The second was a blog post entitled “We are not Golem”. While not hard research, these were both entertaining and thought provoking sources, both of which allowed me to lightheartedly approach the next few, and more serious, steps. A few more practical sources of information that provided some rather useful data on just what a Ph.D. in chemistry could mean for me. Every year there is an article published regarding the current outlook for chemistry Ph.D’s, including trends the job market and the income of different degree levels. This article called, “Starting salaries” is published in C&EN. The one I viewed showed that the higher your education level, the higher starting salary. It also showed that while you are more likely to have a job as a Ph.D., a bachelor’s degree offers better chances of employment than a master’s degree, though you take a pay cut (See 2009 stats under “Employment Status”). A more recent article called “What does a Ph.D. in chemistry get you?” published through Scientific American sheds some light on the future employment outlook (beyond the scope of this post, but a recommended read!). Also, you could look at some more numbers and an assessment regarding increasing Ph.D’s and the possible consequences in the article “Gains Continue For Chemistry Grads” also in C&EN.  These disparate and seemingly unconnected facts combined into my realization that grad school was for me.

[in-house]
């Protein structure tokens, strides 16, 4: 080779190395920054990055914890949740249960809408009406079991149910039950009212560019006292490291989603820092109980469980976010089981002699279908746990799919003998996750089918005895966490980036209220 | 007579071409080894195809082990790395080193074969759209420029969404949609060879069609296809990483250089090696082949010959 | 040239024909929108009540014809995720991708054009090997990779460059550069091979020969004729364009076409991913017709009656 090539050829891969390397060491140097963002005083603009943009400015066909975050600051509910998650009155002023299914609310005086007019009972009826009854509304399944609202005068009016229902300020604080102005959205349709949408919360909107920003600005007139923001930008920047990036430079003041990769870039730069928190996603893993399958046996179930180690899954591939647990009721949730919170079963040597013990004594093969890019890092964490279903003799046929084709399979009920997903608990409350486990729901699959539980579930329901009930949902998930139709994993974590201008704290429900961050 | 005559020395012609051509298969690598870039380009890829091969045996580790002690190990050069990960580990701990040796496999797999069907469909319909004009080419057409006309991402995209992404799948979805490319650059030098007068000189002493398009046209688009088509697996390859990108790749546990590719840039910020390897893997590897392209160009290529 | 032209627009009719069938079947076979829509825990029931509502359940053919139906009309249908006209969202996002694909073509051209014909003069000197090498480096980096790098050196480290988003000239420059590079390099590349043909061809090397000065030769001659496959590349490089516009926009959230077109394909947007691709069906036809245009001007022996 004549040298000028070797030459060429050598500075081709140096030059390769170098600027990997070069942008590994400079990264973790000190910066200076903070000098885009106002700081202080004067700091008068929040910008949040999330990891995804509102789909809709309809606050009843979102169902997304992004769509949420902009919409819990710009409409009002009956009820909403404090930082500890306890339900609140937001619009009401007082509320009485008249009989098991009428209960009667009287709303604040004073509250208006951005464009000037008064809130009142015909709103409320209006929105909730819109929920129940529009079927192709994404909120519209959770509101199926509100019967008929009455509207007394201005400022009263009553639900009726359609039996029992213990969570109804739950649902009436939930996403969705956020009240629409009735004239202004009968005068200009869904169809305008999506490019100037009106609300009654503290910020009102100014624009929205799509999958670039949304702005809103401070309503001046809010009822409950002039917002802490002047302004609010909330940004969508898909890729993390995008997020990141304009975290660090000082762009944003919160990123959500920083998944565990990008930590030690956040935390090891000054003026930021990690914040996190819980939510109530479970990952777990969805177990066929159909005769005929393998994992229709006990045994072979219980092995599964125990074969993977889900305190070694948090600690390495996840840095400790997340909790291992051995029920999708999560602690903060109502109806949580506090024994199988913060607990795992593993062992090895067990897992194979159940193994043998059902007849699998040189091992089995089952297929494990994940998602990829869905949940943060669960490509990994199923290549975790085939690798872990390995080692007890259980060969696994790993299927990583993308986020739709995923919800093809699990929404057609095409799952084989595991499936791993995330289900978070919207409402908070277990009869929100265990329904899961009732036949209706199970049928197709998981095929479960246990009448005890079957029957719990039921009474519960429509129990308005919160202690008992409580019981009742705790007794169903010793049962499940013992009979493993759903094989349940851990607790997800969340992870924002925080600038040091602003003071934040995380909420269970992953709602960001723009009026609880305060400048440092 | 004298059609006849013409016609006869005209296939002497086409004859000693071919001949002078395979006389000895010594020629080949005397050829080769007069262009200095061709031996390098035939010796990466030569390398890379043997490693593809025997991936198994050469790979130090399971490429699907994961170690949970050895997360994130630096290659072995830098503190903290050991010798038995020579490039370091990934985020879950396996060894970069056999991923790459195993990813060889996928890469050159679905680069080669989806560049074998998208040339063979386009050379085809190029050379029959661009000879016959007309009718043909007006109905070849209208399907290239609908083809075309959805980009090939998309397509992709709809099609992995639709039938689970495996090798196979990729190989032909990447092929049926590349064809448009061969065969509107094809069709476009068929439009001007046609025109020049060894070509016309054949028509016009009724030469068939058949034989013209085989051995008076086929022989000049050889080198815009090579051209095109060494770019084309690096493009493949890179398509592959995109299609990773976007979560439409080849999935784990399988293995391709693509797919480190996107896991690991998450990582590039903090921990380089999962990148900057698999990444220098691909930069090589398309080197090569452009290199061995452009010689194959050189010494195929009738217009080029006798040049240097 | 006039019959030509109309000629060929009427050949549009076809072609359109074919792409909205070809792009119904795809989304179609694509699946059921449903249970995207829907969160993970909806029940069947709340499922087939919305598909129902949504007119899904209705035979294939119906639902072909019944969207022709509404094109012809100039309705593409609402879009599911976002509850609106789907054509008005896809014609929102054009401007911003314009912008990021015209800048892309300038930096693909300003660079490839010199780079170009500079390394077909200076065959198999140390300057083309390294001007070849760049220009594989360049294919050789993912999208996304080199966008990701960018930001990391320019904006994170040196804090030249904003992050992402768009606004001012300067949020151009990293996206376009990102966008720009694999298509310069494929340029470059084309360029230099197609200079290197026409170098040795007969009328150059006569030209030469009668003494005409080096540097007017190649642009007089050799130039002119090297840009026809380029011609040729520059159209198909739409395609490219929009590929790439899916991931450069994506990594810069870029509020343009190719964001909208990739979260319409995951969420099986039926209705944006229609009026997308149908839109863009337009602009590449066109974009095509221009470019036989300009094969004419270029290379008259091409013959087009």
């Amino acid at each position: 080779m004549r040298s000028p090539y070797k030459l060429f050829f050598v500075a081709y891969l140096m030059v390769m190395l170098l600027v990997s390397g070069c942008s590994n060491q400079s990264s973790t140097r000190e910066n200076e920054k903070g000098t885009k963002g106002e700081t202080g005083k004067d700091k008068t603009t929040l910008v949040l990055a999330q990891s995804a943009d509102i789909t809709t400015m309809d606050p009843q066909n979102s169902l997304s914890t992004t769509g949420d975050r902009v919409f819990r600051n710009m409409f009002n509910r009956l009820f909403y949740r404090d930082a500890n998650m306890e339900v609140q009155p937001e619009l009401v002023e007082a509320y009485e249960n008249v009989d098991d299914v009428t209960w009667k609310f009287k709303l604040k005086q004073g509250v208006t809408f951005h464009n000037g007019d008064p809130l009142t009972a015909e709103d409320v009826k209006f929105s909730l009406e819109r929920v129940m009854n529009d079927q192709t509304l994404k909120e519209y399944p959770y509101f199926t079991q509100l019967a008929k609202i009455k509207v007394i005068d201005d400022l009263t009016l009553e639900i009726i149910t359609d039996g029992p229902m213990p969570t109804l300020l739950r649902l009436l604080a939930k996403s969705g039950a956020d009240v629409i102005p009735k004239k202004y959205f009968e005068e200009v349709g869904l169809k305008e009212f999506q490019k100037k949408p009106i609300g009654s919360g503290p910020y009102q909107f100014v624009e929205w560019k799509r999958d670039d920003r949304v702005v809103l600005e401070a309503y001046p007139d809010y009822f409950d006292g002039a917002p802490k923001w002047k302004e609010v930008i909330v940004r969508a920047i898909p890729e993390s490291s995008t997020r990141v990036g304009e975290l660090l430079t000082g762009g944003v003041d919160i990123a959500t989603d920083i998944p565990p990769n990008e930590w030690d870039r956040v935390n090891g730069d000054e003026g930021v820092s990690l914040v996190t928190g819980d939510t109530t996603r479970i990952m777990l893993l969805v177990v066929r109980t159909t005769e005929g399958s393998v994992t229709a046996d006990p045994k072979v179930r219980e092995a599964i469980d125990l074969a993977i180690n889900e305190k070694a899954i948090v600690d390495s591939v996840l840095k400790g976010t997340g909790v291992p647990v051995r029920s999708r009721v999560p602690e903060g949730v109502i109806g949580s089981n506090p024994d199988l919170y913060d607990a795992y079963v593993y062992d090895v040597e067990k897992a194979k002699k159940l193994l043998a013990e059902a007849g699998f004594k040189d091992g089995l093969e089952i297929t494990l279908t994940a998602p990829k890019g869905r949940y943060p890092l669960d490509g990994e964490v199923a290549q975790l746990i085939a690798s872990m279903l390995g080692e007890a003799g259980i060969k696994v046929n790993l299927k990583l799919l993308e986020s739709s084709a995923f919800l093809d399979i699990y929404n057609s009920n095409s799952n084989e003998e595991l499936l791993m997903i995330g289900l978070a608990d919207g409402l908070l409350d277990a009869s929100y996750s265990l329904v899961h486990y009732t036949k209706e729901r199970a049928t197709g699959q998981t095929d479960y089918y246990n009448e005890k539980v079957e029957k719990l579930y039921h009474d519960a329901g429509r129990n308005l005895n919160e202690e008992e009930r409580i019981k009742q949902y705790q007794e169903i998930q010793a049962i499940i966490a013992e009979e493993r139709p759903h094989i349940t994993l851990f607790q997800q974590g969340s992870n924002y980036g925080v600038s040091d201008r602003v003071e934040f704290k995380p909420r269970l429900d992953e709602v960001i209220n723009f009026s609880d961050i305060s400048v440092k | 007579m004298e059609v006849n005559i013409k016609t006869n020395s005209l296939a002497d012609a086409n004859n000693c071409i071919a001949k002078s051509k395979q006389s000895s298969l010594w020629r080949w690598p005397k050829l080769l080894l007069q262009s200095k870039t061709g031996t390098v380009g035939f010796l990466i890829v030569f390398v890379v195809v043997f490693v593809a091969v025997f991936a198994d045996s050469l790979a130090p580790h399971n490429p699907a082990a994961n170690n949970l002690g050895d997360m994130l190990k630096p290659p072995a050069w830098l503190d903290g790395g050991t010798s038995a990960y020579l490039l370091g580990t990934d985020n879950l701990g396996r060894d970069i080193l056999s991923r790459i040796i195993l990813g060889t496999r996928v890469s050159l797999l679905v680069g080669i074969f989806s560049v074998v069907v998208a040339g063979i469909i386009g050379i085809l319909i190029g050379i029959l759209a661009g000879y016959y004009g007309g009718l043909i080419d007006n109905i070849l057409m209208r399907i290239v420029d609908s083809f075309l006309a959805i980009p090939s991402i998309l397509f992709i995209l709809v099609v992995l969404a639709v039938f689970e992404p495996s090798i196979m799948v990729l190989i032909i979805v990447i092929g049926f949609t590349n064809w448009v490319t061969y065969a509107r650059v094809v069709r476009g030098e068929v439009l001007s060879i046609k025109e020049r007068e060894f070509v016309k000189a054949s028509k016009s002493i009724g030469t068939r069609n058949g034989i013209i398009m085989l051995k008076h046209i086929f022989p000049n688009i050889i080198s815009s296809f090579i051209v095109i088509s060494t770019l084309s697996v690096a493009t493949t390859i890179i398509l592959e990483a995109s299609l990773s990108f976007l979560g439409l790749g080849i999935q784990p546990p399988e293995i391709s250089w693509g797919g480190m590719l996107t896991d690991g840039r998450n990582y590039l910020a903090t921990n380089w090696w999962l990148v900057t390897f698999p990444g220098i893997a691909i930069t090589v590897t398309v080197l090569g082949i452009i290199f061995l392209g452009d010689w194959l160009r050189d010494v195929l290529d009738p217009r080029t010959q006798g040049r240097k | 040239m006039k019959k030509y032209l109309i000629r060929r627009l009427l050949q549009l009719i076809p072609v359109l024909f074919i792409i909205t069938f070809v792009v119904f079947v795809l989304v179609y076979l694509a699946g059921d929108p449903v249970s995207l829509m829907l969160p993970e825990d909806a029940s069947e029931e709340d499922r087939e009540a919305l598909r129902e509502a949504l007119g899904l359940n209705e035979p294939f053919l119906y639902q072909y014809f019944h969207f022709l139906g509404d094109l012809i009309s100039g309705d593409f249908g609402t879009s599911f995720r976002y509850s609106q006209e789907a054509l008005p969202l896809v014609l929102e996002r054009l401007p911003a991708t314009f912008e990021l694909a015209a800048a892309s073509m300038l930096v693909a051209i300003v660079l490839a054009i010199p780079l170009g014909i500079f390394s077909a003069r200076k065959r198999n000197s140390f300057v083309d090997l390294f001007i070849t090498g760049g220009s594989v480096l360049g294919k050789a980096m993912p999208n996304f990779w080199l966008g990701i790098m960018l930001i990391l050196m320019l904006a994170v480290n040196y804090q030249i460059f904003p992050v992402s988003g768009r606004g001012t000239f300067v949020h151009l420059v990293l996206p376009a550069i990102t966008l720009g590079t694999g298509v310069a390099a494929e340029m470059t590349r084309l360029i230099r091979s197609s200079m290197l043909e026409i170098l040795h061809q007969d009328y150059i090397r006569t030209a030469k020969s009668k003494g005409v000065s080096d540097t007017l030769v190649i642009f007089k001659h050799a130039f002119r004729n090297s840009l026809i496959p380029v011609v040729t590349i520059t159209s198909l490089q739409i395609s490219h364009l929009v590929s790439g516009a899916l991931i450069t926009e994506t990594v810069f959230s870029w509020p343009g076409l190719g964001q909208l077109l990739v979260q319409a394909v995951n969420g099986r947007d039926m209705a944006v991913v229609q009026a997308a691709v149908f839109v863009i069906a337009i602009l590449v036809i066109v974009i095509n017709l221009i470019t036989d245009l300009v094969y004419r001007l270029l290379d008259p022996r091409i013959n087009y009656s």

For the undecided reader, I don’t expect the proceeding paragraph to make a huge difference in your decision. But if you are a rising senior and are undecided: start thinking about it. Today. The longer this question sits in your head, the more time you have to let both sides influence your thinking. Being unsure about life after graduation is alright, but staying that way is not. You have some tough decisions to make in the coming months, and while I don’t envy you, you need to start thinking about it early and often.

2. How to Start Applying

Once you’ve decided to actually apply for graduate school the fun really begins (and by fun I mean long hours of studying, writing applications, and many other amazing and memorable experiences).  Graduate schools inhabit every direction, location, field and each one has professors doing a plethora of various projects. I was very fortunate and had a link to a site that covered every organic chemistry professor in the nation and linked to their group’s page. This website called “Organic Links” was (and still is) a useful tool for tracking professors in organic chemistry.  While I am not sure if there are websites similar to this for other fields of chemistry it would not hurt searching (Editor’s note: try DGRweb, too). Also, if you want a more “quantitative” assessment for choosing a school you can start by looking at graduate school rankings. Then simply: